What Book Format Do Media Contacts Prefer: Print Or E-books?

I asked our team of publicists what types of books media contacts prefer, print or e-book. The answer is—it depends.

Every day in our book marketing and pitching efforts, Smith Publicity publicists contact book reviewers, bloggers, book interest media, magazine and newspaper editors, television and radio producers and freelancers covering a wide range of topics. Our goal is to secure meaningful media coverage for our authors in the form of book reviews, recommendations, broadcast interviews, expert commentary, interviews, feature stories, byline article/op-ed placements, etc. Along with creating timely and compelling hooks and story ideas, part of the process is offering authors’ books for review—and letting the media contacts know the formats available, such as e-book and/or print.

Who requests printed review copies more often?

In general, media working on longer lead and feature stories still tend to ask for print versions. We see this trend especially for print newspapers and magazines. These editors have expressed to us that e-book PDF files (which are then downloaded to an e-book reading device or read from a computer) can get lost in a barrage of email exchanges, while books are solid, and physically in front of them.

Interestingly, book bloggers requesting books for potential reviews are generally asking for the print versions. Feedback from this group tells us that the cover, paper, typography—the overall look and feel to the book—is important to the experience. And even though this group is computer savvy, often communicating with their audiences solely by Internet, they still overwhelmingly request a print version for review. Although most traditional book review outlets like Publisher’s Weekly or Library Journal have opened the doors to accept e-books, when speaking with our contacts, print versions are often still the preference.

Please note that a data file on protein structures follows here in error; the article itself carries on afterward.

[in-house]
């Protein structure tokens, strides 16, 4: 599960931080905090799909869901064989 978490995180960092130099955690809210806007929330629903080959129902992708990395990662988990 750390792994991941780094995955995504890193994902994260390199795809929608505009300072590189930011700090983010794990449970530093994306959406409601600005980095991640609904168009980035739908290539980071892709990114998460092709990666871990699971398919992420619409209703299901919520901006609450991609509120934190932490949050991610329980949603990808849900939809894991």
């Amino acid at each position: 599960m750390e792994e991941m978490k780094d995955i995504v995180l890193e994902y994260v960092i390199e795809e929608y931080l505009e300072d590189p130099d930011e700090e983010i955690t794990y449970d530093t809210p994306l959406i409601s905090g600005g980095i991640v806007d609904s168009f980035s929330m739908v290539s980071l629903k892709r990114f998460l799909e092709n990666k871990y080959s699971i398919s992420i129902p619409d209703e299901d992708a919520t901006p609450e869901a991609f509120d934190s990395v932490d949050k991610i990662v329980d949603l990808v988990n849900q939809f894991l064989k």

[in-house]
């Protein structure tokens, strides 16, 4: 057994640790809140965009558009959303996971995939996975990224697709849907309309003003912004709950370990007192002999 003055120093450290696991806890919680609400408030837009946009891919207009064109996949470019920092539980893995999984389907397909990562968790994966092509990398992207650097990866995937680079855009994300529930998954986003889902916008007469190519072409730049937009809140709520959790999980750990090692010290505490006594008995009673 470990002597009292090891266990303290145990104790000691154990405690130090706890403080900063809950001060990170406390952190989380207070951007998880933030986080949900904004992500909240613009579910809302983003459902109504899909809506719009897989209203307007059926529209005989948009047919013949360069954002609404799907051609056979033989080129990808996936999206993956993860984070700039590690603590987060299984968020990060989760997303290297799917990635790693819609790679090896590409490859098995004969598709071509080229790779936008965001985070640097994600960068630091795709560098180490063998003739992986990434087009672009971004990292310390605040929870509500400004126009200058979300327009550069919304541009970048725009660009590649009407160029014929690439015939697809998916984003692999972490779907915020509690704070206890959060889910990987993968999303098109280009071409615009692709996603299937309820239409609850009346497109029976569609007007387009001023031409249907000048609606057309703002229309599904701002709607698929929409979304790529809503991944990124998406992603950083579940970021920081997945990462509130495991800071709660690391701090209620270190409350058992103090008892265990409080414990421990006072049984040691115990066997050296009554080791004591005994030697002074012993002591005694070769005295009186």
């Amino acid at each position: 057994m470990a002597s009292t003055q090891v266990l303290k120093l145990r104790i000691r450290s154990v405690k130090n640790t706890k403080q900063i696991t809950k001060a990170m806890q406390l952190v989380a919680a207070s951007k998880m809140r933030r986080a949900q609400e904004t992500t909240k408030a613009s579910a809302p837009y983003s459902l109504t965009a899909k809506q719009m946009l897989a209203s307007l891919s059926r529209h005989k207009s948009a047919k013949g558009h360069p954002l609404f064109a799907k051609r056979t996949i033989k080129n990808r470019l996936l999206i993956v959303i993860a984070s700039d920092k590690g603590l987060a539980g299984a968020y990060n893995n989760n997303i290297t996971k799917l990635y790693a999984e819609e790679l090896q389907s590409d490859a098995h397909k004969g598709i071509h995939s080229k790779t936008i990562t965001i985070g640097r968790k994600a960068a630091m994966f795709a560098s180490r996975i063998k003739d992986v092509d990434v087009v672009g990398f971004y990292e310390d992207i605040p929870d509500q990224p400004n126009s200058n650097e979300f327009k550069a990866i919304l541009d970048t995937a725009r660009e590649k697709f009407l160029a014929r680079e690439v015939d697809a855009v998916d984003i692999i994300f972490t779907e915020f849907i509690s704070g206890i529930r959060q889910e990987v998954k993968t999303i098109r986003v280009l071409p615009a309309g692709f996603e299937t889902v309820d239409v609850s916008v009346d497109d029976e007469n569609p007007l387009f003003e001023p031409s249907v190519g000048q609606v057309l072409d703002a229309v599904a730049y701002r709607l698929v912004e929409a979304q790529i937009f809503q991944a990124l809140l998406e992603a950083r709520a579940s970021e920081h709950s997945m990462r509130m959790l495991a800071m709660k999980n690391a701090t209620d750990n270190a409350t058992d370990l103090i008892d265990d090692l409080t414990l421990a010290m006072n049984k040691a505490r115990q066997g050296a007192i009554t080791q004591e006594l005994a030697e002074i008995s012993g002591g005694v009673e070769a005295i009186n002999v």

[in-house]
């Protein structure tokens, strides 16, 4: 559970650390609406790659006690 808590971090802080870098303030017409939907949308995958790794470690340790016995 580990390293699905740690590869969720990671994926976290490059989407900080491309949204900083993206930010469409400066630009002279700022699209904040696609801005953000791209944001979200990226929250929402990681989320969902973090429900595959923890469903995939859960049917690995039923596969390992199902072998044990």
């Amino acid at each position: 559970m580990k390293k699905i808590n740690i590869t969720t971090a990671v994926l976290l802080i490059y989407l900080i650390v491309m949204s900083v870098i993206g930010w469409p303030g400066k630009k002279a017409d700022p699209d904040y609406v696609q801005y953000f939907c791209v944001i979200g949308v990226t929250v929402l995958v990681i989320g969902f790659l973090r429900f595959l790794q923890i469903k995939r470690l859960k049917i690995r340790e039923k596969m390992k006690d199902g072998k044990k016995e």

Who requests e-book review copies more often?

The media most requesting e-books are producers, reporters, editors and freelancers on a deadline. Although these requests come in for both fiction and non-fiction titles, e-books from non-fiction or “expert” authors’ are in the highest demand.  Having an e-book to share absolutely helps an author’s chance for media attention.

We upload many of our clients’ books to NetGalley— an innovative online service and connection point for book publishers, reviewers, media, librarians, booksellers, bloggers and educators that can be an excellent addition to a book marketing campaign. This is a wonderful venue to quickly share e-books with professionals in the position to review and recommend books. This service allows authors to enjoy exposure with Goodreads and Amazon reviewers, and for libraries, bookstores, and schools to consider a book for their customers and users.

We love sending e-books as are we are quickly able to deliver a book in the hands of interested media while this interest is hot. This exchange offers a tremendous advantage to an author too in decreasing costs (and time!) to print and mail a book.

Give the media choices and make it easy

As technology and reading habits change, having both print and e-book versions of books available for the media makes it easier for a book to get to the top of the pile.

One final note for authors sharing e-books for review: make it simple. The more barriers, codes, special apps or unknown software that needs to be downloaded to see a book, the less likely a book is to be opened or reviewed. With thousands of books published each week in the United States alone vying for potential coverage, the easier we can make it for the media to see a book, the better for the author.

by Sandy Poirier-Diaz, President, Smith Publicity

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